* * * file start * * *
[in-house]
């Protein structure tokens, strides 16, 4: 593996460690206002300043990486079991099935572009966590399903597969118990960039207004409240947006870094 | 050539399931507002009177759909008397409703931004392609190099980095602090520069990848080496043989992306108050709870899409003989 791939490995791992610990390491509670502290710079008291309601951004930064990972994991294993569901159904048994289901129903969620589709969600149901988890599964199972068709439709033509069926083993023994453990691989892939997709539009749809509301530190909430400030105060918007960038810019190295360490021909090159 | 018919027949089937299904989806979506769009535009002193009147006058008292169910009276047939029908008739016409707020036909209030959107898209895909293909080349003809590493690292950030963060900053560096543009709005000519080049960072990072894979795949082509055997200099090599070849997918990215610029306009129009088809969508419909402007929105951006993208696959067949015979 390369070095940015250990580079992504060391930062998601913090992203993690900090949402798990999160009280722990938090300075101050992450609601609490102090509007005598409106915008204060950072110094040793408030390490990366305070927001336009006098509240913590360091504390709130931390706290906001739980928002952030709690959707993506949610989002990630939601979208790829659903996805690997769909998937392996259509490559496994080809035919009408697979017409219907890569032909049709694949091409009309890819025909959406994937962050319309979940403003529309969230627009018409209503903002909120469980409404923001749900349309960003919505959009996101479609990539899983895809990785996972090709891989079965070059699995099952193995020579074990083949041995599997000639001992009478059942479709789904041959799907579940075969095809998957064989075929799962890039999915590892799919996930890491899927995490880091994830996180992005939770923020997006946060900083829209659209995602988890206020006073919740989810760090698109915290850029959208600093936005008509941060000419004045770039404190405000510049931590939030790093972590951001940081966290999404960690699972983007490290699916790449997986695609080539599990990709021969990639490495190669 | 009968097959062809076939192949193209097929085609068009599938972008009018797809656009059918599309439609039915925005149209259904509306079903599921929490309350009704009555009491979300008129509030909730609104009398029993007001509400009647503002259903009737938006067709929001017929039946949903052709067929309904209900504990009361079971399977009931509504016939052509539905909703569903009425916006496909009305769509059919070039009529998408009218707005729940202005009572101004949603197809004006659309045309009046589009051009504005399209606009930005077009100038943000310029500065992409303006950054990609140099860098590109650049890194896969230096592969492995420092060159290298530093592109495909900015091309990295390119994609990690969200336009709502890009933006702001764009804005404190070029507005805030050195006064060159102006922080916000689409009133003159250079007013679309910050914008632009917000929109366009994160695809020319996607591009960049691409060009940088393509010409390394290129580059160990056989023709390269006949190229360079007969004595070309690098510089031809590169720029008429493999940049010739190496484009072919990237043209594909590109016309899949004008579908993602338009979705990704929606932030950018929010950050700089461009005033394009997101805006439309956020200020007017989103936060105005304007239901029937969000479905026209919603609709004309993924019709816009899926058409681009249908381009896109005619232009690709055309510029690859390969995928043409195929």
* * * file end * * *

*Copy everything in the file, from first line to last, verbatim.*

[in-house]
């Protein structure tokens, strides 16, 4: 593996460690206002300043990486079991099935572009966590399903597969118990960039207004409240947006870094 | 050539399931507002009177759909008397409703931004392609190099980095602090520069990848080496043989992306108050709870899409003989 791939490995791992610990390491509670502290710079008291309601951004930064990972994991294993569901159904048994289901129903969620589709969600149901988890599964199972068709439709033509069926083993023994453990691989892939997709539009749809509301530190909430400030105060918007960038810019190295360490021909090159 | 018919027949089937299904989806979506769009535009002193009147006058008292169910009276047939029908008739016409707020036909209030959107898209895909293909080349003809590493690292950030963060900053560096543009709005000519080049960072990072894979795949082509055997200099090599070849997918990215610029306009129009088809969508419909402007929105951006993208696959067949015979 390369070095940015250990580079992504060391930062998601913090992203993690900090949402798990999160009280722990938090300075101050992450609601609490102090509007005598409106915008204060950072110094040793408030390490990366305070927001336009006098509240913590360091504390709130931390706290906001739980928002952030709690959707993506949610989002990630939601979208790829659903996805690997769909998937392996259509490559496994080809035919009408697979017409219907890569032909049709694949091409009309890819025909959406994937962050319309979940403003529309969230627009018409209503903002909120469980409404923001749900349309960003919505959009996101479609990539899983895809990785996972090709891989079965070059699995099952193995020579074990083949041995599997000639001992009478059942479709789904041959799907579940075969095809998957064989075929799962890039999915590892799919996930890491899927995490880091994830996180992005939770923020997006946060900083829209659209995602988890206020006073919740989810760090698109915290850029959208600093936005008509941060000419004045770039404190405000510049931590939030790093972590951001940081966290999404960690699972983007490290699916790449997986695609080539599990990709021969990639490495190669 | 009968097959062809076939192949193209097929085609068009599938972008009018797809656009059918599309439609039915925005149209259904509306079903599921929490309350009704009555009491979300008129509030909730609104009398029993007001509400009647503002259903009737938006067709929001017929039946949903052709067929309904209900504990009361079971399977009931509504016939052509539905909703569903009425916006496909009305769509059919070039009529998408009218707005729940202005009572101004949603197809004006659309045309009046589009051009504005399209606009930005077009100038943000310029500065992409303006950054990609140099860098590109650049890194896969230096592969492995420092060159290298530093592109495909900015091309990295390119994609990690969200336009709502890009933006702001764009804005404190070029507005805030050195006064060159102006922080916000689409009133003159250079007013679309910050914008632009917000929109366009994160695809020319996607591009960049691409060009940088393509010409390394290129580059160990056989023709390269006949190229360079007969004595070309690098510089031809590169720029008429493999940049010739190496484009072919990237043209594909590109016309899949004008579908993602338009979705990704929606932030950018929010950050700089461009005033394009997101805006439309956020200020007017989103936060105005304007239901029937969000479905026209919603609709004309993924019709816009899926058409681009249908381009896109005619232009690709055309510029690859390969995928043409195929």